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Benjamin Franklin once said that the hardest things in this world are Steel, Diamonds, and Knowing One’s Self. He was not the first one, nor the only one, to talk about the difficulty of knowing one’s self. Socrates, who lived about four hundred years before Christ, also said that he did not know his own self, and therefore he wanted to spend his time and efforts in getting to know himself better, rather than trying to know more about other less-relevant matters, a pursuit which he considered ridiculous.

Is it really that hard to know one’s self? Or do humans pretend it is hard because they are afraid to come face-to-face with their true self? Perhaps they do not want to know anymore about themselves because the more the self-examination they do, the more they dislike what they see?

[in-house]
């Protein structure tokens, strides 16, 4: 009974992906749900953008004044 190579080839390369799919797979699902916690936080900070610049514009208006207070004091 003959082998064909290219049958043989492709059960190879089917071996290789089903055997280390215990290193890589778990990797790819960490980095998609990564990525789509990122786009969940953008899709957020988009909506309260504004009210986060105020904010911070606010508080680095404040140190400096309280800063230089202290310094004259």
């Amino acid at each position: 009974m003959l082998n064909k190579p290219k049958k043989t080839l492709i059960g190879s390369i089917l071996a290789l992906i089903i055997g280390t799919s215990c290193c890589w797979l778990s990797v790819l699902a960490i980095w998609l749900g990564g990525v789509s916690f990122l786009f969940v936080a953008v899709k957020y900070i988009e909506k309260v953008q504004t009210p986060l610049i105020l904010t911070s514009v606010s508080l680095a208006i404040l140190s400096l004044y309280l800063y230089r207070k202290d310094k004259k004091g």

Kabir, an Indian mystic and saint from the fifteenth century, wrote in one of his poetic couplets that when he went in search of something bad, he could find nothing bad; but when he happened to look inwards (into his mind), then he found that nobody (or nothing) could be as bad as, or worse than, himself (or his mind)!

So, perhaps, understanding one’s self is difficult; or let us say, it is ‘deemed’ difficult. But if we cannot understand our own self so easily, what hopes could we have of understanding others any better?

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